Stevan Vidich, Industry Architect for the Microsoft Financial Services Group, recently sent me a link to Wall Street & Technology‘s Low Latency Resource Center. If you follow the link and look in the upper-right corner, you’ll find a recent video of Steve Ballmer, CEO of Microsoft, doing a Q&A with some financial services journalists. Right at the beginning, Steve mentions me and cites a paper that I delivered to financial industry executives on January 16, 2007 at a Microsoft High-Performance Computing in Financial Services event that Steve chaired. I was still working at Bridgewater Associates at the time, and my goal for the paper was to convince Microsoft about the pervasive necessity of high-performance computing in finance that permeates everything we do, not just algorithmic trading.

Though it may not be fifteen minutes of fame (in fact, it’s barely fifteen seconds), it’s reassuring to know that words can indeed have such influence.

Over the next week or so, I’ll break that paper up into smaller, more digestible pieces and post it here.

[Updated 2007-06-08 4:10pm EST]

It looks like the Wall Street & Technology site is having some problems and isn’t rendering the video. I’ve reproduced it here for your viewing pleasure:

[Updated 2007-06-10 9:15am EST]

Well, the Low Latency Resource Center has completely disappeared from the Wall Street & Technology website. I have no idea why they pulled it, but fortunately I was able to preserve the video.

[Updated 2007-06-10 10:00am EST]

I got the skinny from Vitali Zhulkovsky, the nice webmaster over at CMP. Apparently the Low Latency Resource Center was still an internal work-in-progress, and the Ballmer video was just a placeholder. The official location for the Steve Ballmer video is “Microsoft’s HPC Offering Ready for Wall Street, Ballmer Says”.


Last week my family and I returned from a visit with the in-laws and boarded a fully-booked Continental Airlines flight at Sacramento Airport bound for New York-La Guardia. Typical of air travel these days, it took nearly a half-hour to shuffle the nearly 140 passengers on board. There were crying kids, wimpering animals in pet carriers, amorphous lines, bustling mobs, and a cavalcade of renegades who believe boarding by row number can’t possible apply to them.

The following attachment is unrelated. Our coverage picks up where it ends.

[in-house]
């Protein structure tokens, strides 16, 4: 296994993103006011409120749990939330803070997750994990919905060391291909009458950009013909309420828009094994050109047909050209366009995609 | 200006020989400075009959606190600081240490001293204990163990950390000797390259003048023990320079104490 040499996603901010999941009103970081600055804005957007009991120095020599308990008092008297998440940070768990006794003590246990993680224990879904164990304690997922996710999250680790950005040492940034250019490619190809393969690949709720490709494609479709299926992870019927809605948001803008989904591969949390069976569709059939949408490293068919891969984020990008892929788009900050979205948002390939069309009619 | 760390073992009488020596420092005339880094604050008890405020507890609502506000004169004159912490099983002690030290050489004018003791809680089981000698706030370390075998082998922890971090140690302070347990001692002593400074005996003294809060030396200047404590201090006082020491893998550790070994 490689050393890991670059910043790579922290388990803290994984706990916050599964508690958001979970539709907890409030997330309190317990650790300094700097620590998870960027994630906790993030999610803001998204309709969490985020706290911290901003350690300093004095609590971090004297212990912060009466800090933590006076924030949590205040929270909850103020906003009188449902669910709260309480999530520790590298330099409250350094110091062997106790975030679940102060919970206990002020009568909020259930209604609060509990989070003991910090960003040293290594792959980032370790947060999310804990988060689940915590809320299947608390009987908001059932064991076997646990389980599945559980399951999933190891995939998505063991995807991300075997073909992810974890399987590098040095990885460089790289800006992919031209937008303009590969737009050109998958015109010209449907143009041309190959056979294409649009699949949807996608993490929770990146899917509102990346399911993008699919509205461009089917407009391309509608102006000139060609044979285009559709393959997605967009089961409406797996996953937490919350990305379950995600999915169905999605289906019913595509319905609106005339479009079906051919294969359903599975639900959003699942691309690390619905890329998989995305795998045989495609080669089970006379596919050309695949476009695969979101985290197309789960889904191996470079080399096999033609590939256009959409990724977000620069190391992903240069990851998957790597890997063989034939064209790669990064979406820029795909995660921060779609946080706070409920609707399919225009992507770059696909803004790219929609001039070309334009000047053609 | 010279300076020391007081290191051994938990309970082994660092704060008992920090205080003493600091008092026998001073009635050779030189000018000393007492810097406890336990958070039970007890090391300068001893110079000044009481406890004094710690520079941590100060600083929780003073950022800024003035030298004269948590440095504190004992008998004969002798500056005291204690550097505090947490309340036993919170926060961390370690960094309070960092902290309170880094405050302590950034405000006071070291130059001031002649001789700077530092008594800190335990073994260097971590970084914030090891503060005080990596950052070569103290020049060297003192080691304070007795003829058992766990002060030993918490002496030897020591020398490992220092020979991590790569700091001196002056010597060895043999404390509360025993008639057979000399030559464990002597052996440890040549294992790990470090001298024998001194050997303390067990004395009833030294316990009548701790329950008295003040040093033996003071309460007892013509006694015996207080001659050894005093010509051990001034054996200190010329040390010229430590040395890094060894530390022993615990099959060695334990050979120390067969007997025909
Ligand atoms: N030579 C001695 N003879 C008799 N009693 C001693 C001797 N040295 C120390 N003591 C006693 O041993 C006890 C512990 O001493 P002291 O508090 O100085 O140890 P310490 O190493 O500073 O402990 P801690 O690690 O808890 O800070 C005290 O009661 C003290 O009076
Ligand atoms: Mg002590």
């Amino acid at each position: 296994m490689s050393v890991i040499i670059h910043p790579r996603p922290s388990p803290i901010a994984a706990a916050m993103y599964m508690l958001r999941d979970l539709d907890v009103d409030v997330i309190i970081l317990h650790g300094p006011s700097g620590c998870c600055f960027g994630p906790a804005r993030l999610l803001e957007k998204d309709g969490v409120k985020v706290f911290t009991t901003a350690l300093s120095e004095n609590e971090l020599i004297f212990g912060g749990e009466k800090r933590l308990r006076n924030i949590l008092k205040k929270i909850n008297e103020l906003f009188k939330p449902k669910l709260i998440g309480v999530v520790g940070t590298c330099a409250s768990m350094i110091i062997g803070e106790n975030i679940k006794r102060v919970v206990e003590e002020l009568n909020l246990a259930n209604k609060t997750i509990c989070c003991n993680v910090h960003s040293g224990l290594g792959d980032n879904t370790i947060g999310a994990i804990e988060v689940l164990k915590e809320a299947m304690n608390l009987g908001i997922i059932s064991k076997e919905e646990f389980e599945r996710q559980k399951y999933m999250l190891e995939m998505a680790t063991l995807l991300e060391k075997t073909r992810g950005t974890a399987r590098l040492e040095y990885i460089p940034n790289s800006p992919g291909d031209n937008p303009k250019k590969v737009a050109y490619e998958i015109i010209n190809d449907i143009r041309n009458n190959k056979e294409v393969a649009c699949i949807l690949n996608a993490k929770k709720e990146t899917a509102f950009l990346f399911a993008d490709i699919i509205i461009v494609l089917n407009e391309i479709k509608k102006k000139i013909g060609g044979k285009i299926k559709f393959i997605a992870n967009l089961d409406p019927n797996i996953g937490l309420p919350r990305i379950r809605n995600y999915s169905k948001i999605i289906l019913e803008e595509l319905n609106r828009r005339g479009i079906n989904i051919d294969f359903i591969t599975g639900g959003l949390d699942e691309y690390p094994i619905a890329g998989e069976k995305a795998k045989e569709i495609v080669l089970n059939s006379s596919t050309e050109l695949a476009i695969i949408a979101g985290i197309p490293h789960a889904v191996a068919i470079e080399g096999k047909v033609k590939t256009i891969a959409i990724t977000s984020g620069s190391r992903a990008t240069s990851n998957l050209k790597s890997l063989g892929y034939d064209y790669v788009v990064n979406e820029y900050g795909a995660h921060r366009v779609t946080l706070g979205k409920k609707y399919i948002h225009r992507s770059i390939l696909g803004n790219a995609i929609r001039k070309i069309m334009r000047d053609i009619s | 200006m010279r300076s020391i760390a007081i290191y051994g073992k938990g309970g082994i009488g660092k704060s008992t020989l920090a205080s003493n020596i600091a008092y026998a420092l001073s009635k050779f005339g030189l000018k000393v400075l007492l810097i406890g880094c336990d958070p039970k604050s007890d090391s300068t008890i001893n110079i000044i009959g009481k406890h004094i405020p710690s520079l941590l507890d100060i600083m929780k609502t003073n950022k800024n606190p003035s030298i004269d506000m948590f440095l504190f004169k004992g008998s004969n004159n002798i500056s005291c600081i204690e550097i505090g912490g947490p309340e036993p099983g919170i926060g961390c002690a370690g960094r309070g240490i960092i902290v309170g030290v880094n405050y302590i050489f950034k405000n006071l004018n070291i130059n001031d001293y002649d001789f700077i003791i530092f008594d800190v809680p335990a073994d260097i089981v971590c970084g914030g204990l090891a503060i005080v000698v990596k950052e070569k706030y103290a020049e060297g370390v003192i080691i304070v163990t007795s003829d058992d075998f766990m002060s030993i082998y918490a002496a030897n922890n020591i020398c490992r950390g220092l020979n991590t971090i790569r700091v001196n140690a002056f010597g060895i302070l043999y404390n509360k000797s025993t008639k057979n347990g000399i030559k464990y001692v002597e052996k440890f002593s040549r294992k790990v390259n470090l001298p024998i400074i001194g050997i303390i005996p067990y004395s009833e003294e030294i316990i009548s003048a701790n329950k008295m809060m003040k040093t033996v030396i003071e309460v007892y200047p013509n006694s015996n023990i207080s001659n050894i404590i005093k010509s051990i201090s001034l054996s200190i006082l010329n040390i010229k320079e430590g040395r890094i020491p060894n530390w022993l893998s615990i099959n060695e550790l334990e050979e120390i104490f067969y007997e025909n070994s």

From a civilian’s perspective, this was just one more example of the headache and disorganization we come to expect while being carted into passenger carriers like Guernseys onto a cattle car. From an engineer’s perspective, though, it’s actually an interesting and tantalizingly thorny optimization problem.

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I realize that I’ve been a little light on the blog posts this year. Well, finally I’ve got a number of important things to blog about. After three years living in Stamford, CT and working in Westport, CT at Bridgewater Associates, my family and I have decided to relocate back to New York City. It’s as if our hearts never left St Marks.

Even better, I’ve joined Lab49, a boutique software development consultancy with offices in New York, London, and Bangalore. We leverage the latest and greatest that technology has to offer to bring whiz-bang software solutions to financial services. Lab49 bulges with incredible talent, talent that not only can whip up distributed algorithmic trading applications and zooming WPF-based trading screens in the time it takes you to surf to Google Finance, but talent that is also friendly, honest, helpful, and deeply invested in what they do. It’s a family here, and I’m excited to be a part of it.

[Speaking of which, you could be a part of it too. We’re hiring!]

There’s one other big piece of news around here as well, but I’ll leave myself something to blog about next time. Hint: it will take about nine months to arrive, will weigh several pounds, will come without a jacket, and will speak perfect English, Chinese, Russian, and Italian within its first year. Got it?